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Władysław Bartoszewski: "We have saved people, by supplying them with documents, financial grants, finding hideouts, making it easier to come back to their lives (...), but how many did we save? We tried to save dozen times more than we saved." September 1939 Poland counts about 35 million people, including 3,5 million Jews War begins, the German army occupies the country. Terror begins German Nazis start to murder Polish citizens By the end of 1939, about 50 thousand people perish By the end of the Fall of 1940 Germans kill 3500 polish politicians scientists, artists and priests Several thousand people are imprisoned in German death camps Pre-war Poland is ethnically diverse the country has the second largest Jewish population in the world Such cities as Warsaw, Vilnius or Lvov are populated by Jews in about 30% some villages and primarily small cities consist only of the Jewish population Jewish population in Poland has a strong feeling of individuality They are not in close relationships with the society Many do not speak Polish; a majority do not assimilate In future, their contacts with Poles will become crucial because these contacts will become one of the ways to be saved from the German genocide At the end of 1939 Germans introduce repressive laws against Jews in the occupied areas They establish Ghettos - tiny spaces utilized for accumulating the Jewish population Until 1941, Jews relegated from the former Polish territory are imprisoned in the Ghettos In Warsaw Ghetto there are about half a million people. Jews suffer from extreme poverty German Nazis plan to induce death by famine and illnesses to as many Jews as possible German administrator reigns in the occupied territories he has absolute power over the population. At the end of 1941 Hans Frank introduces death penalty for escaping the Ghettos And another death penalty for Poles, for even insignificant help for Jews Concealment of any information about hiding Jews Germans treat as a passive help and punish it with at least a one-way death camp ticket for helping Jews or providing a hideout or even handing a slice of bread Poles get a death penalty In the case where aid is provided, it is not only you who dies. Your entire family will be murdered. It means that you, your wife and your children will be killed. At the beginning of 1942 Secret conference takes place in Wannsee, Berlin Germans decide to kill all Jews that live in Nazi Germany and the occupied territories They choose Poland as their slaughterhouse Extermination of Jews begins with the elimination of the Ghettos In the middle of 1942 in only two months since the beginning of the removals German nazis murder over 300.000 Jews inside Treblinka extermination camp Polish conspiracy is not indifferent to this situation They start to document German Nazi crimes conspiracy agents and civilians attempt to help Jews and Poles Department of Social Care In Warsaw is involved in smuggling food and medicines into Ghettos. Catholic monasteries are engaged in hiding Jewish children. it is not easy to help many Jews do not want to leave Ghettos Many cannot speak Polish. The others want to stay with their families. Jews who can communicate are saved at first Among the heroes, there are also opportunists Considered as bandits by the most of the society Among them both Jews in the Ghettos and Poles outside. People who exploit the situation through collaboration and serving the German Nazis. to benefit, or save their own life, this includes “Jedwabne” pogrom According to the post-war, Israel's War Crime Commision estimates the number of collaborators reached few thousand on a scale of 20 million ethnic Poles Many minor helping efforts are initiated in cooperation with "Polish Democratic Organization." "Polish Union of Syndicalists" and "Freedom-Equality-Independence" Organization by the initiative of a Polish writer Zofia Kossak-Szczucka on 27th of September 1942 the Temporary Committee to Aid Jews, named after a fictional character in order to spread disinformation - is founded It is named Kondrad Zegota Codename "Zegota" The entire effort to save Jews by the Polish Underground in future will receive the name "Action Zegota." Until the end of the year Temporary Committee, aided by the Polish Government in Exile Transforms itself into the "Council to Aid Jews." It contains representatives mainly from the Polish leftist parties "Polish Socialist Party," "People's Party," "Democratic Party" a right-wing party also helps the "Rebirth of Poland Front." Unfortunately, the main right-wing party refuses to participate. Jews help as well, which makes Zegota the only official Polish - Jewish organization during the war. They share the same objective to save the Jews The effort spreads, divisions in Krakow and Lviv are established. By the March 1943. Zegota closely cooperates with Polish Government in exile in London, which helps financially and also cooperates with the Home Army (Armia Krajowa), which establishes Polish and Jewish connections and provides military intelligence. Zegota conducts the following activities: 1) produces fake documents for Jews Up to a few thousand each month. To provide Jews with a new identity 2) Delivers financial aid and housing 3) a specialized division under Irena Sendlerowa saves Jewish kids. 4) provides medical help 5) They also supply Ghettos with anti-typhus vaccines, clothing, and food 6) Zegota conducts propaganda campaigns and anti blackmail actions that target anyone who exploits the Jewish situation by committing blackmail, thievery or reporting to the Germans for criminals and their accomplices, there is only one penalty issued by the Polish Underground State: this penalty is death. Money is provided by the Polish Government in Exile in London But action is possible only because people sacrifice themselves by risking not only their lives but also lives of their families they hide Jews even in the so-called "German" side of the city. Poles are spreading information about genocide of Jews committed by Germans Foreign Jews are helping financially But because of the worsening situation under the German occupation Zegota's ability to provide help is becoming limited After the fall of the Warsaw Uprising chaos disrupts Zegota's activities But until 1945, Zegota still provides food and goods for Jewish kids and Jews in hiding the entry of the Red Army which is hostile towards the Polish government in London terminates the activity of the Council to Aid Jews - Zegota Poles released from the German occupation fall under the Soviet occupation Gunnar S. Paulsson estimated that 280.000 to 360.000 Poles were involved in helping Jews. Teresa Prekerowa estimated that 160.000 to 360.000 people were helping. Marcin Urynowicz said this number is around 300.000. Władysław Bartoszweski claimed, "at least few hundred thousand." In John Zaryn's opinion number of Poles who directly or indirectly took part in helping Jews could reach 1.000.000. Richard Lukas thinks it was at least 800.000 and up to 1.200.000 Germans introduced the collective responsibility in occupied lands of Poland, USSR, and the Baltic. Only in these countries, helping Jews was penalized with the death of your family. Poles are the most numerous among the "Righteous Among the Nations" issued to non-jews by Institute of Memory of Martyrs and Heros of Holocaust "Yad Vashem." Until 1.01.2016 the number of Poles reached 6200 decorated by Yad Vashem. Historians assume that on Polish soil under the German occupation, numbers of Jews that survived in hiding was between 40.000 to 120.000 thousand.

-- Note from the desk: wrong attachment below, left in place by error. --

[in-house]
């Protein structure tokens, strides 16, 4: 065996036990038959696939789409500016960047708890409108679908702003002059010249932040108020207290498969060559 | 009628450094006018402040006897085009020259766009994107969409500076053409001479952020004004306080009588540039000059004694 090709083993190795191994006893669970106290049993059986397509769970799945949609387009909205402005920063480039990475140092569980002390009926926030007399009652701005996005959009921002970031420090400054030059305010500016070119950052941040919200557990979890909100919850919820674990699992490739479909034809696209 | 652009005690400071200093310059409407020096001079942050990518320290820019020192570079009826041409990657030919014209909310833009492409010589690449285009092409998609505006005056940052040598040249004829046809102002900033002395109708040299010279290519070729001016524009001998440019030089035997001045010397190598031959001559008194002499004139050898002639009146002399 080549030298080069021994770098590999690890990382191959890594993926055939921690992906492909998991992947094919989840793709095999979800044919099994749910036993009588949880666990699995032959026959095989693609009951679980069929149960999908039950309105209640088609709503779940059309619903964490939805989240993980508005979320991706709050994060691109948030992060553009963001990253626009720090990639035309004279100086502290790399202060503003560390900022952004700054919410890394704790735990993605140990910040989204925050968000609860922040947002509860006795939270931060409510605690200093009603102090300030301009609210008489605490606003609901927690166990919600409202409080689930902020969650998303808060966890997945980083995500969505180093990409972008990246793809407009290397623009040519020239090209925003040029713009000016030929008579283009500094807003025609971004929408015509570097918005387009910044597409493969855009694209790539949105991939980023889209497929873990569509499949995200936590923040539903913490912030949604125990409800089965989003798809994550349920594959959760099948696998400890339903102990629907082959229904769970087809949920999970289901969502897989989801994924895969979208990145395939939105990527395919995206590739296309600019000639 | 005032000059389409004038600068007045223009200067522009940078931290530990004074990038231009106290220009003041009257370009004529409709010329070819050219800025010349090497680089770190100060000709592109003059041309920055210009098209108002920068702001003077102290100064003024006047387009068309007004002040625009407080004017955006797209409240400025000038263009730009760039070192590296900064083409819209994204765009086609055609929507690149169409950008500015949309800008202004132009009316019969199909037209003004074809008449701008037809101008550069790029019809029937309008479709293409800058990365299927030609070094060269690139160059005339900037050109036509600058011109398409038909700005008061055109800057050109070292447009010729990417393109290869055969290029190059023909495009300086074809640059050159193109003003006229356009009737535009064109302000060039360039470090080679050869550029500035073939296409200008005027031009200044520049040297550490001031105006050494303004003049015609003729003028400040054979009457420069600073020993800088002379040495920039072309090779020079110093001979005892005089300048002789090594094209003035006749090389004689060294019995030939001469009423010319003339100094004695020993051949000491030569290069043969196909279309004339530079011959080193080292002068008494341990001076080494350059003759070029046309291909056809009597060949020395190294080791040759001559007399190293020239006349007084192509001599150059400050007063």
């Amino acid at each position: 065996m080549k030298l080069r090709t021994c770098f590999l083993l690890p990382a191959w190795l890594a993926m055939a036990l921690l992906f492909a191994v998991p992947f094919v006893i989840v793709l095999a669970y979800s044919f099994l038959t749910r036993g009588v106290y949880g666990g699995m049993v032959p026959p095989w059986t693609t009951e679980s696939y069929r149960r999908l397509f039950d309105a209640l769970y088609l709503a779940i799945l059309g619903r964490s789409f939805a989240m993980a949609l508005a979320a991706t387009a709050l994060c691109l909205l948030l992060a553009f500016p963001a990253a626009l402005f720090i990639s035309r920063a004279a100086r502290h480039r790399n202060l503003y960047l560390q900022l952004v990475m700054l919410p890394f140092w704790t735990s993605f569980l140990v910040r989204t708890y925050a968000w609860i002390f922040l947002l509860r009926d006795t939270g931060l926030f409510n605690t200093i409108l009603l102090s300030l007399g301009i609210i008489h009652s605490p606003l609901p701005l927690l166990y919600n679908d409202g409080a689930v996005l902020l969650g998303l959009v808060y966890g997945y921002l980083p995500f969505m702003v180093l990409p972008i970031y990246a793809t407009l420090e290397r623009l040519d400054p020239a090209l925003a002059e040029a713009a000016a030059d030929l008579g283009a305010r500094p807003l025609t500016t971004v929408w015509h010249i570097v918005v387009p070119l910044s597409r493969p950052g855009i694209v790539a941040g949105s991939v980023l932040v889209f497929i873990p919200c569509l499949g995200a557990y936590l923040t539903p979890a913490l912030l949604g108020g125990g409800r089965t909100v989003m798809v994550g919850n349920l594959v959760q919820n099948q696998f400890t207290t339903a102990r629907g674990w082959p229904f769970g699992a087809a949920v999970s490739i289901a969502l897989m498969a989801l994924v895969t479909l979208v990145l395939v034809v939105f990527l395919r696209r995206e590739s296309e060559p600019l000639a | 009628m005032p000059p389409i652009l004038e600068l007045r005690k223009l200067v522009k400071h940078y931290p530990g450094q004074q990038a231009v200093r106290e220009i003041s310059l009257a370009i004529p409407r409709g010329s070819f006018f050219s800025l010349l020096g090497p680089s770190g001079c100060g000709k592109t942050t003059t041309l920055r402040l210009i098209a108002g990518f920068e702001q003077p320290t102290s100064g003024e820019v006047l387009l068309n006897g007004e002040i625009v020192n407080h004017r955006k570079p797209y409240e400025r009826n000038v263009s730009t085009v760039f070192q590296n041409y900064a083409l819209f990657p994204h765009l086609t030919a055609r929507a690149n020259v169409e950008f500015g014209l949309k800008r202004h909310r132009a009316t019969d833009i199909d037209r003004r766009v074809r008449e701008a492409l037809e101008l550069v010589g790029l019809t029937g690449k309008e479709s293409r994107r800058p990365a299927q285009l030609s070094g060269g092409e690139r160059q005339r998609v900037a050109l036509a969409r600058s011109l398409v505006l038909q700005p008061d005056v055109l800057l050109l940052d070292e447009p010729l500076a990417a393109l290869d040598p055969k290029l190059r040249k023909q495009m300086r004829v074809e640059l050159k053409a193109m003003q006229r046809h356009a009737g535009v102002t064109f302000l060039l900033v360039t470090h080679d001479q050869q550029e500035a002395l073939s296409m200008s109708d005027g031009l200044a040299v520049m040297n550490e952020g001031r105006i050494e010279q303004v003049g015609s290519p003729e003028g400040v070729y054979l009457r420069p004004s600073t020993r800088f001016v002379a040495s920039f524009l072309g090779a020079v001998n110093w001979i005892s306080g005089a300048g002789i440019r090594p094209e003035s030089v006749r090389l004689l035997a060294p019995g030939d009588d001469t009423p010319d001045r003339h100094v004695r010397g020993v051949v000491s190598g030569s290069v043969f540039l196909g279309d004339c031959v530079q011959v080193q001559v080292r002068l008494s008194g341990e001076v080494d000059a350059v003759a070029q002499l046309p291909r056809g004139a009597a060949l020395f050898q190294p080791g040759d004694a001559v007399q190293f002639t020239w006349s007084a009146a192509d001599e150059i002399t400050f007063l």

Background and organization